|Play||A Midsummer Night's Dream|
Egeus (pron.: //) is a character in A Midsummer Night's Dream, the comedy by William Shakespeare. He tries to keep his daughter, Hermia, from marrying Lysander, by force if necessary. In original performances, the actor for his role probably played the part of Philostrate as well.
Role in the play 
Appearing in Act I, Scene 1 and Act IV, Scene 1, Egeus is the father of Hermia who disapproves of Hermia's and Lysander's love, and appeals to Theseus to force Hermia to marry Demetrius. If Hermia refuses to wed Demetrius, she could be put to death under Athenian law.
- I beg the ancient privilege of Athens,
- As she is mine, I may dispose of her:
- Which shall either be to this gentleman (Demetrius)
- Or to her death, according to our law
- Immediately provided in that case
Egeus plays a key part in illustrating the play's theme of law versus love, and reason versus imagination. Constantly refusing his daughter's plea to marry the man she loves, Lysander, he demands that she be forced to marry Demetrius. He goes so far as to say that if she disobeys, he as a father has a right to kill her, or to force her into a convent as a nun for life. Hermia embodies the opposition to the law and reason of her father. She follows her feelings and imagination regarding Lysander, rather than strictly adhering to reason. Theseus constantly discusses this conflict of reason and imagination in the play, saying that while they are often in opposition, one actually causes the other, often.
Gender studies critics see homoerotic tendencies in Egeus when it comes to Demetrius. Egeus is very insistent that his daughter marry Demetrius, despite her own feelings. At one point, Lysander, her true lover, Demetrius, and Egeus make some interesting statements:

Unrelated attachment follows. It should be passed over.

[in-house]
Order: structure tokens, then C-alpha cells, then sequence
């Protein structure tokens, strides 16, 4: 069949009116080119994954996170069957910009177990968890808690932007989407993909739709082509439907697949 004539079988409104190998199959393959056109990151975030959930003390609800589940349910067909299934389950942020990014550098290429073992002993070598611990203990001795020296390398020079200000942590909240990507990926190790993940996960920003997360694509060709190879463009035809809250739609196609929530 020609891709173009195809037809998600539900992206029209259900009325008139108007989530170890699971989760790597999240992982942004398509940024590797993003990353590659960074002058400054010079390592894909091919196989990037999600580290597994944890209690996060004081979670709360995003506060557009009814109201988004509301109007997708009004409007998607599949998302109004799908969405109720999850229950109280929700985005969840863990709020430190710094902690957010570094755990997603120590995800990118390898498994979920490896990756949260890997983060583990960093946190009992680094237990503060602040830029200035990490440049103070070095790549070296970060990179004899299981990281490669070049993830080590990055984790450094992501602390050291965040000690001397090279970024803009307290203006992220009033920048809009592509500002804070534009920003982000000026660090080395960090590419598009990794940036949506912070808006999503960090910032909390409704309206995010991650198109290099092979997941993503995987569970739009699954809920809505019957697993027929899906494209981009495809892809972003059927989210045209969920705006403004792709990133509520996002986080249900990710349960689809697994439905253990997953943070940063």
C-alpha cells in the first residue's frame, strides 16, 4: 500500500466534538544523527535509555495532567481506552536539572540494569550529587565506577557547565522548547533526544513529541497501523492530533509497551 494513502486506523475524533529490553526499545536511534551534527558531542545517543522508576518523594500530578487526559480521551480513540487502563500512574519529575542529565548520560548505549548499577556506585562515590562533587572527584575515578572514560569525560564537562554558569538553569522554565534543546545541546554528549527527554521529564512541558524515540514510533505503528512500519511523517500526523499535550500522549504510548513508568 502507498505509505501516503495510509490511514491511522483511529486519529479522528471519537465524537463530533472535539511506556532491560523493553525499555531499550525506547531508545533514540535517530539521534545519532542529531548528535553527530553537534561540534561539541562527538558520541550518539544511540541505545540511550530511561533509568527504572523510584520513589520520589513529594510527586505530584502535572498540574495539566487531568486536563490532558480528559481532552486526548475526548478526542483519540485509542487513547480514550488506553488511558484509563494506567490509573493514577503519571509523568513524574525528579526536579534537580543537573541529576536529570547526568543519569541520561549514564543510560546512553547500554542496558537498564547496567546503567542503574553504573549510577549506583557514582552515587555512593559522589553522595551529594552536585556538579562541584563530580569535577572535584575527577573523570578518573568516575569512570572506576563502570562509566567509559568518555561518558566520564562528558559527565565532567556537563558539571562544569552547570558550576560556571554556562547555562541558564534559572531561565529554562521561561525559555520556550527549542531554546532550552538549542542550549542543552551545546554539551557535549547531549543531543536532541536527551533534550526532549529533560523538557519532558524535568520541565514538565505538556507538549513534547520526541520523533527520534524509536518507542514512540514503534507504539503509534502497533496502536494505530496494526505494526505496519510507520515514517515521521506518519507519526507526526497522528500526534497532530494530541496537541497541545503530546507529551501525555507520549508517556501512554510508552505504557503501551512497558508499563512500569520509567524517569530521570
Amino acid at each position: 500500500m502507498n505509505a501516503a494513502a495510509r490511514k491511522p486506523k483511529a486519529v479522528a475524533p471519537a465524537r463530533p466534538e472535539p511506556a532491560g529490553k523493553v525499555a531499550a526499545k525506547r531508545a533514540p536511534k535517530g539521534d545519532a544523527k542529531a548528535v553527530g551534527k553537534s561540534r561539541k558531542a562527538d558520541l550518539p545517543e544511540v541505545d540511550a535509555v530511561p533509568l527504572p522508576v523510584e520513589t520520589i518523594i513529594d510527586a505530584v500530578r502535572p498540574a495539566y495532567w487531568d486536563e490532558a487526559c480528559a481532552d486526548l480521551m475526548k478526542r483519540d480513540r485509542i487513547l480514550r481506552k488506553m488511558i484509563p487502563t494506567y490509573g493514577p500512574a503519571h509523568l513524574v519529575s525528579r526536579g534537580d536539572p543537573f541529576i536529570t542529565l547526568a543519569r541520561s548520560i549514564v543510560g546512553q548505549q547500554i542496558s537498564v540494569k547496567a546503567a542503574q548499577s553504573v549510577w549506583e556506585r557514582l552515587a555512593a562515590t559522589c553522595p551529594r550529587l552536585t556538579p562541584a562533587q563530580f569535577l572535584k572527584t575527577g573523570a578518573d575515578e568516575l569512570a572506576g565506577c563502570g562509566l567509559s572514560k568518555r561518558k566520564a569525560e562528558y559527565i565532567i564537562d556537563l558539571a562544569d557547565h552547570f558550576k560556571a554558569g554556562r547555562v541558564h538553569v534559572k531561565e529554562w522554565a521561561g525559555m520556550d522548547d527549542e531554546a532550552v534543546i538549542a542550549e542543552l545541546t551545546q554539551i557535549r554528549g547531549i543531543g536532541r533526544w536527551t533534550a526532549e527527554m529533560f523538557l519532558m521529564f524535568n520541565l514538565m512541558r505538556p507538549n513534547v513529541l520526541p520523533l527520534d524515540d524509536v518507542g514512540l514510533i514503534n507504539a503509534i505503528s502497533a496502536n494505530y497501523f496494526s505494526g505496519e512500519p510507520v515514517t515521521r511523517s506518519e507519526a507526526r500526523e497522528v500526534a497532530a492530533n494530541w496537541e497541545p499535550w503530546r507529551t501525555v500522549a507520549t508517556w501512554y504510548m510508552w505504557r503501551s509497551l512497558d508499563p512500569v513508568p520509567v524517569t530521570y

"Demetrius: Relent, sweet Hermia: and, Lysander, yield
Thy crazed title to my certain right.
Lysander: You have her father's love, Demetrius;
Let me have Hermia's: do you marry him.
Egeus: Scornful Lysander! true, he hath my love,
And what is mine my love shall render him.
And she is mine, and all my right of her
I do estate unto Demetrius."
Gender critics argue that Egeus and Demetrius are in love, and that they are attempting to subvert or overcome the heterosocial society around them by forcing Hermia's marriage. In the end, however, the prevailing society surrounding them succeeds, and their attempt is largely ignored.
In original performances of A Midsummer Night's Dream, the actor for Egeus and Philostrate were probably one and the same. This can be gathered through discrepancies between the First Folio and earlier quarto versions of the play. In Act V, scene 1, for example, the quartos say "Call Philostrate", while the 1623 Folio says "Call Egeus". One actor filling both roles also explains some of the jumbled dialogue in this scene, as it was probably the result of confusion over the role the actor was playing at the time. Furness interprets this a little differently, saying that Shakespeare may not have originally intended both roles to be played by the same person, but that directors combined the roles to save money. Act V, scene 1 is the only scene in which both men are present at the same time. Philostrate, as the less-important one, would thus probably have been stricken out, while Egeus would have filled both roles. This change in staging would reveal an alteration from Shakespeare's original text.
- Barroll, J. Leeds. Shakespeare Studies: An Annual Gathering of Research, Criticism, Reviews. Burt Franklin: 1978. ISBN 0-89102-084-5. pgs. 42-44.
- Barroll, Leeds and Susan Zimmerman (eds.) Shakespeare Studies. Fairleigh Dickinson University Press (November 2004). ISBN 0-8386-4033-8. pgs. 104-106.
- Collier, J. Payne. Notes and Emendations to the Text of Shakespeare's Plays from Early Manuscript Corrections in a Copy of the Folio, 1632. Burt Franklin: September 1970. ISBN 0-8337-0627-6
- Furness, Horace Howard (Ed). A Midsummer Night's Dream (A New Variorum Edition of Shakespeare). Dover Publications:1963. ASIN: B000MDK90G. pgs. XIV-XV.